At various points in United States history, immigrants from different nations (from Ireland to China) have suffered widespread stigma and discrimination. Recently, Latinos have been under fire, particularly with the passing of anti-immigrant legislation in Arizona. The ugly treatment of undocumented workers also was noticeable locally, where rebuilding after Hurricane Katrina included a considerable contribution by Latino laborers. One of the more poignant and moving vignettes in performance artist Jose Torres-Tama's Aliens, Immigrants & Other Evildoers is based on the true story of a 19-year-old man who was injured on a demolition job and almost lost his arm because medical staff at the hospital was inclined to amputate instead of performing successive surgeries to repair his arm and hand.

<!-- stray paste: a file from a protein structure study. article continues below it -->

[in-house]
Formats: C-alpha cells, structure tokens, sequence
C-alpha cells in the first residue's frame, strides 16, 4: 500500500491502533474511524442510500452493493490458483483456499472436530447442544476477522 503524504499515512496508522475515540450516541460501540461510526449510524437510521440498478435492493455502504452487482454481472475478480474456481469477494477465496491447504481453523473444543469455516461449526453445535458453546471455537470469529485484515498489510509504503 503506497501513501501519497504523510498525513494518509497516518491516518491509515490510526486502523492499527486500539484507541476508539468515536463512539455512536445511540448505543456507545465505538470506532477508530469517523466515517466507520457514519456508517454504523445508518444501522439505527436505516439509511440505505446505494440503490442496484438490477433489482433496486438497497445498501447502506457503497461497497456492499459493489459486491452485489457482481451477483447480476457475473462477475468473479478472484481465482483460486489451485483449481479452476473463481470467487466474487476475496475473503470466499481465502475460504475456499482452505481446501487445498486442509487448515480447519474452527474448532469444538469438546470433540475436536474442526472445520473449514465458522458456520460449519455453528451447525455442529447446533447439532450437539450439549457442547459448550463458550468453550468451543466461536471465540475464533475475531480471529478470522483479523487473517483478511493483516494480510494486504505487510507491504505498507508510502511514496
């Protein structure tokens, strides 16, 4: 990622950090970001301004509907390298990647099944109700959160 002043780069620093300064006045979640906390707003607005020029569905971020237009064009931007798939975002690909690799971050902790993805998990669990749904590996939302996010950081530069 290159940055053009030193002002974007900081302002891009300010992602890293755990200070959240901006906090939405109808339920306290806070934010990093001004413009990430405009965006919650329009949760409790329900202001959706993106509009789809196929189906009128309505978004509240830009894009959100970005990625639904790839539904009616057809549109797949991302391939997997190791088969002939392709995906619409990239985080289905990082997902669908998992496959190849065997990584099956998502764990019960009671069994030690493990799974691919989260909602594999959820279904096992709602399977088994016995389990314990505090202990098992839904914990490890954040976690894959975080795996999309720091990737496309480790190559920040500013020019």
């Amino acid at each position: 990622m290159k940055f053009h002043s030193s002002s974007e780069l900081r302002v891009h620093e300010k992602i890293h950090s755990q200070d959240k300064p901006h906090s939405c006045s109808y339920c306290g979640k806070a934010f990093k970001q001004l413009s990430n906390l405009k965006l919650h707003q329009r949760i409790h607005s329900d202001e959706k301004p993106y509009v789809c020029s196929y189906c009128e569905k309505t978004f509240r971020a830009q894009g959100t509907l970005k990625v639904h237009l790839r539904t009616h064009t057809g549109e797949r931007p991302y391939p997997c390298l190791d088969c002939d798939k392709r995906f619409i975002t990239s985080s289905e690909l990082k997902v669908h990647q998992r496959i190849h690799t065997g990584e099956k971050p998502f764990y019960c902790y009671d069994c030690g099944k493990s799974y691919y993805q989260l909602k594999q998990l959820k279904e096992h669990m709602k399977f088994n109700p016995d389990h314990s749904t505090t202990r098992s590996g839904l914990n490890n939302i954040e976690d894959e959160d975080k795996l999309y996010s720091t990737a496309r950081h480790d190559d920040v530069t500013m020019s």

The solo show includes monologues about how undocumented immigrants cope in the shadows in a nation that wants cheap labor but won't grant such workers legal status. But discrimination also affects citizens of Hispanic descent and documented immigrants.
Other scenes are more jovial and sometimes corny. A slam poetry-style screed surfs through random associations about green being the color of aliens, green cards, money and BP. It's amusing even if it's too loose. A reworked version of "St. James Infirmary" still needs work.
Tama performs in both English and Spanish, which at times highlights some of the underlying issues of cultural difference and globalization. It also makes the piece longer than it needs to be, and at times extensive translations slow down the show.
There are many visually stark images, entertaining rants and heartbreaking personal accounts. The collage of approaches and tones makes it seem like a one-man variety show. But as with a recent photography show Tama curated at Barrister's Gallery, the main focus deserves attention, and this is an entertaining production. — Will Coviello
Thru Oct. 10
Aliens, Immigrants & Other Evildoers
8 p.m. Thu.-Sun.
Shadowbox Theatre, 2400 St. Claude Ave., 523-7469; www.theshadowboxtheatre.com
Tickets $10 single admission, $15 for two